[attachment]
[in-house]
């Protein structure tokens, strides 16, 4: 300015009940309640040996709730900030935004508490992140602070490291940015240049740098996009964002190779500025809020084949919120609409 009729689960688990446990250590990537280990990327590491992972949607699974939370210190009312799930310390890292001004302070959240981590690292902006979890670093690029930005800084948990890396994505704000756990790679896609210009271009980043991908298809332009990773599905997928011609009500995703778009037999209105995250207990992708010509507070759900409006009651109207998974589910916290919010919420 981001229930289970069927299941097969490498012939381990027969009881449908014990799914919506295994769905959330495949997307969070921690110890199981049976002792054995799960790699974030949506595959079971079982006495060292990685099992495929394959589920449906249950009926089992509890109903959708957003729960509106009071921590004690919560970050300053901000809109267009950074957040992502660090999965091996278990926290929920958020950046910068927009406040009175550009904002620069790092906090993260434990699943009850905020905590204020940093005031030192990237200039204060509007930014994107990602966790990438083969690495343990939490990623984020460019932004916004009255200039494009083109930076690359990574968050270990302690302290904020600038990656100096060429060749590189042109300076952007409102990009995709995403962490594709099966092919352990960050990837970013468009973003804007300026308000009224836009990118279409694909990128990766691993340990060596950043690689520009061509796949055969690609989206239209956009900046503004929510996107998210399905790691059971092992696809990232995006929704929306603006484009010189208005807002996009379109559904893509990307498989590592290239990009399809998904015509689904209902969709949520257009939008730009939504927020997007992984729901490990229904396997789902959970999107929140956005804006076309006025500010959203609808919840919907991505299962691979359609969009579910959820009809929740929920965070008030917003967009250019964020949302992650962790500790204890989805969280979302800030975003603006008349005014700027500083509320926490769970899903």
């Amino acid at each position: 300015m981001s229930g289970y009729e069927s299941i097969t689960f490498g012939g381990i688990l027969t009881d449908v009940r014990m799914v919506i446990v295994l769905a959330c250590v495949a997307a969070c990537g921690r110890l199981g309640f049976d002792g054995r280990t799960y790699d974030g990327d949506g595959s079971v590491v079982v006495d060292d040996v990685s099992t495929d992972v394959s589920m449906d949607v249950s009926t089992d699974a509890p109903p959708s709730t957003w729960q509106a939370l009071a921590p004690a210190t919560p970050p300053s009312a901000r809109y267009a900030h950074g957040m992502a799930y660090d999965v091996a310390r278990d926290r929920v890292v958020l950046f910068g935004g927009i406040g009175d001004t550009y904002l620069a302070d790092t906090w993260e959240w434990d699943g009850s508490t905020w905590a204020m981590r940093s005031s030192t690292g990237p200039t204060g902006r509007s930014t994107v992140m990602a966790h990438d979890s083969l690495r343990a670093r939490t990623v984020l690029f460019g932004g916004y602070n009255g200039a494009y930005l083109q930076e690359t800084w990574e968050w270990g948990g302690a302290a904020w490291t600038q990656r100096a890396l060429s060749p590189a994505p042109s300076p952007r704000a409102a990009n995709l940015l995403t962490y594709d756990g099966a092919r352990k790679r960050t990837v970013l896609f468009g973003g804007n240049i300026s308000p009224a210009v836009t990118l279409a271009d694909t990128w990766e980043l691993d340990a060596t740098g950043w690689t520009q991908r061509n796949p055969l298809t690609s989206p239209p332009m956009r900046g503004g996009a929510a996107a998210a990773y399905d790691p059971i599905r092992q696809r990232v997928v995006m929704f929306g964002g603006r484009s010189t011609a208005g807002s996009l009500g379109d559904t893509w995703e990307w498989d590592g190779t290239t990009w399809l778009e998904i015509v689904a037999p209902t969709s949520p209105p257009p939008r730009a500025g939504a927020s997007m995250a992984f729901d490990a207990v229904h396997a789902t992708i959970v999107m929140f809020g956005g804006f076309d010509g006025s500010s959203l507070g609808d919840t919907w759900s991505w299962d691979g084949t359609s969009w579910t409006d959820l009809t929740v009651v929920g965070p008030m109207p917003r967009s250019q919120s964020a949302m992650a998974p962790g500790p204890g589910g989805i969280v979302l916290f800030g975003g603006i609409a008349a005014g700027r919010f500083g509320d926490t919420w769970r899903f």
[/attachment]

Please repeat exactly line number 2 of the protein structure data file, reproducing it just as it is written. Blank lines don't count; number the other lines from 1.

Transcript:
């Protein structure tokens, strides 16, 4: 300015009940309640040996709730900030935004508490992140602070490291940015240049740098996009964002190779500025809020084949919120609409 009729689960688990446990250590990537280990990327590491992972949607699974939370210190009312799930310390890292001004302070959240981590690292902006979890670093690029930005800084948990890396994505704000756990790679896609210009271009980043991908298809332009990773599905997928011609009500995703778009037999209105995250207990992708010509507070759900409006009651109207998974589910916290919010919420 981001229930289970069927299941097969490498012939381990027969009881449908014990799914919506295994769905959330495949997307969070921690110890199981049976002792054995799960790699974030949506595959079971079982006495060292990685099992495929394959589920449906249950009926089992509890109903959708957003729960509106009071921590004690919560970050300053901000809109267009950074957040992502660090999965091996278990926290929920958020950046910068927009406040009175550009904002620069790092906090993260434990699943009850905020905590204020940093005031030192990237200039204060509007930014994107990602966790990438083969690495343990939490990623984020460019932004916004009255200039494009083109930076690359990574968050270990302690302290904020600038990656100096060429060749590189042109300076952007409102990009995709995403962490594709099966092919352990960050990837970013468009973003804007300026308000009224836009990118279409694909990128990766691993340990060596950043690689520009061509796949055969690609989206239209956009900046503004929510996107998210399905790691059971092992696809990232995006929704929306603006484009010189208005807002996009379109559904893509990307498989590592290239990009399809998904015509689904209902969709949520257009939008730009939504927020997007992984729901490990229904396997789902959970999107929140956005804006076309006025500010959203609808919840919907991505299962691979359609969009579910959820009809929740929920965070008030917003967009250019964020949302992650962790500790204890989805969280979302800030975003603006008349005014700027500083509320926490769970899903």